The Sonoma is an attractive truck with a smooth, aerodynamic hood that wraps around the front end. Its clean exterior lines include a body-colored front bumper and fascia, as well as a headlamp design that integrates all forward lighting functions into a single unit. The composite headlamps are standard, with fog lamps available as an option. The front license plate bracket is molded into the charcoal-colored lower valance, while a center-step cutout in the rear bumper gives easy access to the cargo area. The stiff, box-section ladder frame dips in the center to make it easier to step up into the seats, without sacrificing ground clearance for off-highway use.
A clamshell-style third-door on the driver's side is a popular option for Extended Cab models, making it easier to load personal gear, pets and an occasional passenger.
Maximum towing capacity is 6,175 pounds (for a 2WD Extended Cab with a 4.3-liter V6 engine, automatic transmission, and aftermarket weight-distributing hitch). The standard step bumper is capable of handling trailers of up to 3,500 pounds.
Four-wheel-drive models come standard with InstaTrac, a shift-on-the-fly system that allows the driver to shift between two- and four-wheel drive by pressing a button. An optional locking rear differential improves traction in extremely slippery conditions.
The bed on the Crew Cab model is just 55 inches (4.6 feet), short when compared with standard 6-foot beds.
The Sonoma offers a good seating position, with an open, airy feel. A sloping hood, narrow A-pillar and unobstructed views to the rear make for good visibility in all directions.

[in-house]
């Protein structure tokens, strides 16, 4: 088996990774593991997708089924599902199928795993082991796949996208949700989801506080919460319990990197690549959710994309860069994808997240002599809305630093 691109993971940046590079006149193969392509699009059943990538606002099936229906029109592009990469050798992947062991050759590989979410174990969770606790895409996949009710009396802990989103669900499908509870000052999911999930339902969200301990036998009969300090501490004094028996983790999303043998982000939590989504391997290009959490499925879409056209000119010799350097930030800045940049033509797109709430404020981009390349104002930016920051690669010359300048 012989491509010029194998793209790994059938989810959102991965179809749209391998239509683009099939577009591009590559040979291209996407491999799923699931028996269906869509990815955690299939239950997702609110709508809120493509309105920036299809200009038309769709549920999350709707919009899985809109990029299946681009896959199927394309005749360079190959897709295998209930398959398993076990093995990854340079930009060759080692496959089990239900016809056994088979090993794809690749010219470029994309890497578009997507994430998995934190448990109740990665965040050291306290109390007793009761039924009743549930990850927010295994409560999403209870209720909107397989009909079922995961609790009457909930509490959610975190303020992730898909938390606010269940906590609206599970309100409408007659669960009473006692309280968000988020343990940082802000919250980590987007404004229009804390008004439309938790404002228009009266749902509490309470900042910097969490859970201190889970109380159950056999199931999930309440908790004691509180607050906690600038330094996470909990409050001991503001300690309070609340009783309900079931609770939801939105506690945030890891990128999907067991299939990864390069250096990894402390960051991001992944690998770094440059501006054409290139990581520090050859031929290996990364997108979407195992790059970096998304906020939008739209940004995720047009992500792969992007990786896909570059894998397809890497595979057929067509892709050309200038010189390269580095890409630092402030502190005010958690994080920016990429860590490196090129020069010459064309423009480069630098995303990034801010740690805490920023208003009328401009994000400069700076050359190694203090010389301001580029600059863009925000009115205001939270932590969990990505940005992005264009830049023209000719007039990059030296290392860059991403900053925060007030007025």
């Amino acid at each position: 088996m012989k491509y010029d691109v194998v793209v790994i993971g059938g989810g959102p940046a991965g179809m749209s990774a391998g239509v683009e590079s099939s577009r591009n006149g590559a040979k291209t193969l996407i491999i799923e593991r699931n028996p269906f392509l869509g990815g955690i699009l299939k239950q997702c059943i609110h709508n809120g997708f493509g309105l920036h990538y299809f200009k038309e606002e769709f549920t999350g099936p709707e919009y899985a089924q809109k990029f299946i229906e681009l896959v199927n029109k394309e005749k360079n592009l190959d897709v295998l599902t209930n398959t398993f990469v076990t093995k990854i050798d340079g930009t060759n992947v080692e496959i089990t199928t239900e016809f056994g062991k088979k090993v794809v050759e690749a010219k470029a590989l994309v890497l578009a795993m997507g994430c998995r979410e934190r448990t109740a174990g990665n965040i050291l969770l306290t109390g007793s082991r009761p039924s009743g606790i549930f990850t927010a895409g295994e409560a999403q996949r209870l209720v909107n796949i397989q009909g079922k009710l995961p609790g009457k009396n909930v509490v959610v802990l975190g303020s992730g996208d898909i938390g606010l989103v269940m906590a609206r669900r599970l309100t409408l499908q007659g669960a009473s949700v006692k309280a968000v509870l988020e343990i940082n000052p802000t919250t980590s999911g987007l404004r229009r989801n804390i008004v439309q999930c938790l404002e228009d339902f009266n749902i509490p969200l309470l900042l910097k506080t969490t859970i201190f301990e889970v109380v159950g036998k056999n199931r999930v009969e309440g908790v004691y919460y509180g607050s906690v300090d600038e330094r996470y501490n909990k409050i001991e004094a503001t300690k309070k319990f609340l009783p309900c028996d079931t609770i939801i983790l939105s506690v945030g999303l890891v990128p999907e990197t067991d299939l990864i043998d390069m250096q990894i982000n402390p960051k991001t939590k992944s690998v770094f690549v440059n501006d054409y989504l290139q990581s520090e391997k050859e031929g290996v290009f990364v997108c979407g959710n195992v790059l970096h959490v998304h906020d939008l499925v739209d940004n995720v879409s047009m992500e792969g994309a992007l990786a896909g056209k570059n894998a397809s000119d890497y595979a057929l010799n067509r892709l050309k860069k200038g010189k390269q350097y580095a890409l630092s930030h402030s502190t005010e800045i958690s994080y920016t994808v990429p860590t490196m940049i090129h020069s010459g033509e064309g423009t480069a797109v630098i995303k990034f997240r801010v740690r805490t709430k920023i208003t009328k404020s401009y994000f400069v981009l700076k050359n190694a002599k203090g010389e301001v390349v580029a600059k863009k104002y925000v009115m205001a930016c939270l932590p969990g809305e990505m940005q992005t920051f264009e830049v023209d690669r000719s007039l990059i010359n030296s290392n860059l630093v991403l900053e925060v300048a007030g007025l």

The interior is roomy, comfortable and functional. The long, wide body, along with a relatively thin door design, translates into impressive shoulder and hip room for a compact pickup. Seat choices are high-backed bucket seats for two passengers, a bench seat for three, or a reclining 60/40 split bench. Front bucket seats are standard on four-wheel-drive SLS and SLE regular cabs along with all Crew Cabs and four-wheel-drive extended cabs. Driver lumbar adjustments and standard recliners on the seats enhanced comfort in our test model.
Extended-cab trucks offer fold-down jump seats for rear occupants, though there isn't a lot of space back there for adults. Three-door models lose one rear jump seat, a worthwhile sacrifice for the improved loading access.
Four-door Crew Cab models offer comfortable rear seats relative to this class. The seatbacks are slightly raked, an improvement over upright designs in some of the other mid-size crew cab pickups. Rear legroom is adequate for people with feet that are small enough to slide under the front seats. Getting out of the back seats is a bit awkward, however, because it requires pulling your feet in and threading them between the B-pillar and the seat bottom. Also, the rear door handle is a bit awkward. We use the phrase 'a bit' because the little people who are most likely to ride back there probably won't complain.